The day before the race is always festive, especially when you get over 100 race cars, some 140 motorcycles and all the crew to support an effort in one spot. The day before race weather was beautiful, about 70 and sunny. This led the to false...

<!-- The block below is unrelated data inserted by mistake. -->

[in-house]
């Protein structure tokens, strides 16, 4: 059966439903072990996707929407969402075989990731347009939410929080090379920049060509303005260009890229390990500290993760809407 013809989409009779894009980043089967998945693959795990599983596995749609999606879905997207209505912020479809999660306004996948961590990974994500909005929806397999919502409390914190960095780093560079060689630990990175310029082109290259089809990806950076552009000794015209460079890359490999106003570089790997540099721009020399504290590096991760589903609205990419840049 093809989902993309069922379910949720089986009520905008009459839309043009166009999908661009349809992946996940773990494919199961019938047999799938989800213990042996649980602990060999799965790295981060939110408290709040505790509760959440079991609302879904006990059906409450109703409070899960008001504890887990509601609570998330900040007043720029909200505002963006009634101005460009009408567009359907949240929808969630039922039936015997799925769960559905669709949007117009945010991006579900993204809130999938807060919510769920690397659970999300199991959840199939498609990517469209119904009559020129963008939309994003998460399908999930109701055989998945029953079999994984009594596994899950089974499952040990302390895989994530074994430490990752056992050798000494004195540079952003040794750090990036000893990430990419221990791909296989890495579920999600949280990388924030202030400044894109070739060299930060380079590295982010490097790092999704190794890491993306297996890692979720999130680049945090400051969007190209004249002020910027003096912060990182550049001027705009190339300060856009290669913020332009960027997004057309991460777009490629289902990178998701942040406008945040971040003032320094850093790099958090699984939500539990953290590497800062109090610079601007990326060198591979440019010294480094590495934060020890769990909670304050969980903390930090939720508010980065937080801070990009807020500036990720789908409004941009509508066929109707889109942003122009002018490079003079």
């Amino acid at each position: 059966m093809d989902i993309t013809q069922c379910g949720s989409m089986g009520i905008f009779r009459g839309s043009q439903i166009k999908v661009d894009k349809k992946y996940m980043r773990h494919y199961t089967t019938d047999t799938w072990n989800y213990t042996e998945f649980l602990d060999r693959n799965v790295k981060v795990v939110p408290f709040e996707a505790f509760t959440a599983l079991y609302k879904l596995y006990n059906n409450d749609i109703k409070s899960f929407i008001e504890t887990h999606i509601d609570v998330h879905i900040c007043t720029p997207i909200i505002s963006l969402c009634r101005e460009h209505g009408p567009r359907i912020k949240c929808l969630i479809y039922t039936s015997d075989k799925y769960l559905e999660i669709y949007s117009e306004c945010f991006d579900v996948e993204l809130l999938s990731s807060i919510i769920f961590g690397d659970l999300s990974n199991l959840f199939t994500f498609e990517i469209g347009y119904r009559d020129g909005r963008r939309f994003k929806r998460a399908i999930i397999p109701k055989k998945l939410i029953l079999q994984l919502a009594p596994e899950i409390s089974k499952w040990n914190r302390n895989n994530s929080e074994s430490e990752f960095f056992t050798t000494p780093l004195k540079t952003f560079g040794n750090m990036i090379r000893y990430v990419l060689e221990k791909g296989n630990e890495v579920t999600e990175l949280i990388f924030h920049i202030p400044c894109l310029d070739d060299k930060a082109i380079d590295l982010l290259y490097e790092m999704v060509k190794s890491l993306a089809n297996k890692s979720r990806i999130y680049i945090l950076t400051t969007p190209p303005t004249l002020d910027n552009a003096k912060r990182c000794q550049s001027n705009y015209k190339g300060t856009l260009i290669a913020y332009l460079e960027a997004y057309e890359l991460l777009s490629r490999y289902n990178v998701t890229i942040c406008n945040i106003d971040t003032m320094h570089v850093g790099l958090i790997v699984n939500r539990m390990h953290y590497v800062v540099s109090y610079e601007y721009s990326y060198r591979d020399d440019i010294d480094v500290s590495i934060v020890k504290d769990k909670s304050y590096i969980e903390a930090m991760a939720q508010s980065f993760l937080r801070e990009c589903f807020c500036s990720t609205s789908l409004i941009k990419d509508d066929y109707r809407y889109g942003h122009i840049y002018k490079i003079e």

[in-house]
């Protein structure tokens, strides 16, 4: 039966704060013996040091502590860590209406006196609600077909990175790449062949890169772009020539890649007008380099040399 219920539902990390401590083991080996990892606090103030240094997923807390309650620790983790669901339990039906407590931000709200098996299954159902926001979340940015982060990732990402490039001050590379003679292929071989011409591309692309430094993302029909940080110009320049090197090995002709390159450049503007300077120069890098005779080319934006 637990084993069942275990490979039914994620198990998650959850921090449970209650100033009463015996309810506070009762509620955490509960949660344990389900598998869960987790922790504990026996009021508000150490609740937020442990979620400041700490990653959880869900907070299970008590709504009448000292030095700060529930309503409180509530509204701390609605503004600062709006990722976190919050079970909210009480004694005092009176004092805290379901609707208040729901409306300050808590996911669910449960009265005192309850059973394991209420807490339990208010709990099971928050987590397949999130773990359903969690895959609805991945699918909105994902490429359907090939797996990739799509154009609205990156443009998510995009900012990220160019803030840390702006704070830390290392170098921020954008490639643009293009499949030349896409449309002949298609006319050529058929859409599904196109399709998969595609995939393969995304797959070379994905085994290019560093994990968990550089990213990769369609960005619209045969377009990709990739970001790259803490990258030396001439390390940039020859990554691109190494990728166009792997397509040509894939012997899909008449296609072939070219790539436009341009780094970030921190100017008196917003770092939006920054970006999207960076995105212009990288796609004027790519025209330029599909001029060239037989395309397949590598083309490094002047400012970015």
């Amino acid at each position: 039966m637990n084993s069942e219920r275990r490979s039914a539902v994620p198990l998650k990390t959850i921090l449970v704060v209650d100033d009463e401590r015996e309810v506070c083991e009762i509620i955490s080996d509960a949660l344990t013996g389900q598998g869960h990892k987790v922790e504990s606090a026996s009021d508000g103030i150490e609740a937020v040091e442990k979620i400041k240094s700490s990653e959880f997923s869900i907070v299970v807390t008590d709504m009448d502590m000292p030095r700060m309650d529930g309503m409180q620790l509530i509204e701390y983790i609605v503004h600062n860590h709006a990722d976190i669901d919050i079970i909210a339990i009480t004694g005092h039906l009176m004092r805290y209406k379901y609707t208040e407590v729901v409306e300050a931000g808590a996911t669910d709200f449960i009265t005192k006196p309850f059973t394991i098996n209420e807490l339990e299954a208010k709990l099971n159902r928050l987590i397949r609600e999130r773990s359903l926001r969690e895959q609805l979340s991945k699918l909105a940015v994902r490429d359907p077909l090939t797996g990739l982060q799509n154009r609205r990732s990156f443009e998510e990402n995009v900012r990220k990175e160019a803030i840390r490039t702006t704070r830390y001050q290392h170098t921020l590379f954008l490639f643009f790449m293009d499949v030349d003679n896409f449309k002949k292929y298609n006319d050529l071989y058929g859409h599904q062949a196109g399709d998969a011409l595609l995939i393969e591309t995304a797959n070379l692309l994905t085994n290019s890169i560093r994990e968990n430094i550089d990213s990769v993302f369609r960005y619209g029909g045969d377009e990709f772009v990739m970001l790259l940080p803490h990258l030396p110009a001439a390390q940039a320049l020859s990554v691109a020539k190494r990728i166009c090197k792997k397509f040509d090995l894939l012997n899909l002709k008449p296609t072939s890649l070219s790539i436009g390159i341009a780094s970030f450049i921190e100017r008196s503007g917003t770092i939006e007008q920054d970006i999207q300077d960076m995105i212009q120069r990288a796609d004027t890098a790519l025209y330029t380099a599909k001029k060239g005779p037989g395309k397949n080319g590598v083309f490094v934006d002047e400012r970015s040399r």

The day before the race is always festive, especially when you get over 100 race cars, some 140 motorcycles and all the crew to support an effort in one spot. The day before race weather was beautiful, about 70 and sunny. This led the to false hope of fun for the race day. When the team got up that morning to find their race faces, the weather had turned on them for the worse. Cold with rain and snow in the higher ground, which Greg Foutz (driver) and Steve Wheeler (co driver) had to race through set the tone of the morning. The first car/truck was to leave the start line at about 9:00 that morning. Due to the starting order, the class of stock full size production trucks would not leave the line until nearly 9:45. Foutz Motorsports was scheduled to start from the 2nd position behind another older Ford of Randy Merritt, then followed by the Hummer of Chad Hall. The class had 10 trucks all together to battle for the lead for the day. As the start grew near, the class was called to the staging area and they began a line out of the impounded vehicle area. Casey Folks always greets everyone at the start line with a smile, handshake, and promise of a great race. Today they found him bundled up in rain gear and still happy to see them (Foutz thought?).